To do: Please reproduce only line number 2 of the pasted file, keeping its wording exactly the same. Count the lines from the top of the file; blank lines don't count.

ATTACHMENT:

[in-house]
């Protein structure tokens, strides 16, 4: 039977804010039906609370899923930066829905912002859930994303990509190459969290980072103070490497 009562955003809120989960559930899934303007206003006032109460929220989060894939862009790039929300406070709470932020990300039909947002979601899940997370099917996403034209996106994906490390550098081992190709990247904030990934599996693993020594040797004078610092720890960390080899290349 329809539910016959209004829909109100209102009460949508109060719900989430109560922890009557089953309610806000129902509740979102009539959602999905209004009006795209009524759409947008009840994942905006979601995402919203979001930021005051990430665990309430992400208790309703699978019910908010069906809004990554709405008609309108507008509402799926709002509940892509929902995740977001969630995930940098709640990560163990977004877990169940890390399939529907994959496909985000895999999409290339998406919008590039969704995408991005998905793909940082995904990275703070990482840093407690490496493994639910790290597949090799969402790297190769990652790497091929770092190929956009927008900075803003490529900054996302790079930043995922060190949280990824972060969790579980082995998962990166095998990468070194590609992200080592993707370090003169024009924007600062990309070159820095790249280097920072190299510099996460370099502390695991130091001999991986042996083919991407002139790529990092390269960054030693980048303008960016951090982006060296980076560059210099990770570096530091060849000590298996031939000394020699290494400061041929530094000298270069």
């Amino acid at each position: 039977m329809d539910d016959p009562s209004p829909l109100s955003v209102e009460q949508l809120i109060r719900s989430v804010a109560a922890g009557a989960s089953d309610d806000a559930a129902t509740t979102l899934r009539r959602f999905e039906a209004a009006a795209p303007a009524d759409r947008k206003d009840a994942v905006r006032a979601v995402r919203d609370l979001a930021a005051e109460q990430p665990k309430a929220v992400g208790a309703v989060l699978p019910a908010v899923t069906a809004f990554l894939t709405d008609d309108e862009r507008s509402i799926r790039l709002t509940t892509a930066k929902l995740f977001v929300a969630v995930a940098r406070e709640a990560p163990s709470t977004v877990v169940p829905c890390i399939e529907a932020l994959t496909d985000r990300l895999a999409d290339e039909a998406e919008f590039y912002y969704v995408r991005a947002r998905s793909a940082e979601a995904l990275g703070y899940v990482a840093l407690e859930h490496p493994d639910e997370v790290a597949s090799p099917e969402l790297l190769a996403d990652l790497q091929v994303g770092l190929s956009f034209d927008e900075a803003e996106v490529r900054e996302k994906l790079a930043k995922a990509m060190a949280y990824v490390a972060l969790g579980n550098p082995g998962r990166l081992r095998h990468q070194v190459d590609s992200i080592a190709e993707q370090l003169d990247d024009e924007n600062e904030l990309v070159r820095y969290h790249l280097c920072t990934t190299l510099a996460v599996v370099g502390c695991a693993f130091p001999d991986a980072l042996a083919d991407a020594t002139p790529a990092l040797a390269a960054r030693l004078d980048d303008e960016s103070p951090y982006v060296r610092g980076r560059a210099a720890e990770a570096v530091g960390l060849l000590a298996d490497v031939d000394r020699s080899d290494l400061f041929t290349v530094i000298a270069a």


């Protein structure tokens, strides 16, 4: 039977804010039906609370899923930066829905912002859930994303990509190459969290980072103070490497 009562955003809120989960559930899934303007206003006032109460929220989060894939862009790039929300406070709470932020990300039909947002979601899940997370099917996403034209996106994906490390550098081992190709990247904030990934599996693993020594040797004078610092720890960390080899290349 329809539910016959209004829909109100209102009460949508109060719900989430109560922890009557089953309610806000129902509740979102009539959602999905209004009006795209009524759409947008009840994942905006979601995402919203979001930021005051990430665990309430992400208790309703699978019910908010069906809004990554709405008609309108507008509402799926709002509940892509929902995740977001969630995930940098709640990560163990977004877990169940890390399939529907994959496909985000895999999409290339998406919008590039969704995408991005998905793909940082995904990275703070990482840093407690490496493994639910790290597949090799969402790297190769990652790497091929770092190929956009927008900075803003490529900054996302790079930043995922060190949280990824972060969790579980082995998962990166095998990468070194590609992200080592993707370090003169024009924007600062990309070159820095790249280097920072190299510099996460370099502390695991130091001999991986042996083919991407002139790529990092390269960054030693980048303008960016951090982006060296980076560059210099990770570096530091060849000590298996031939000394020699290494400061041929530094000298270069």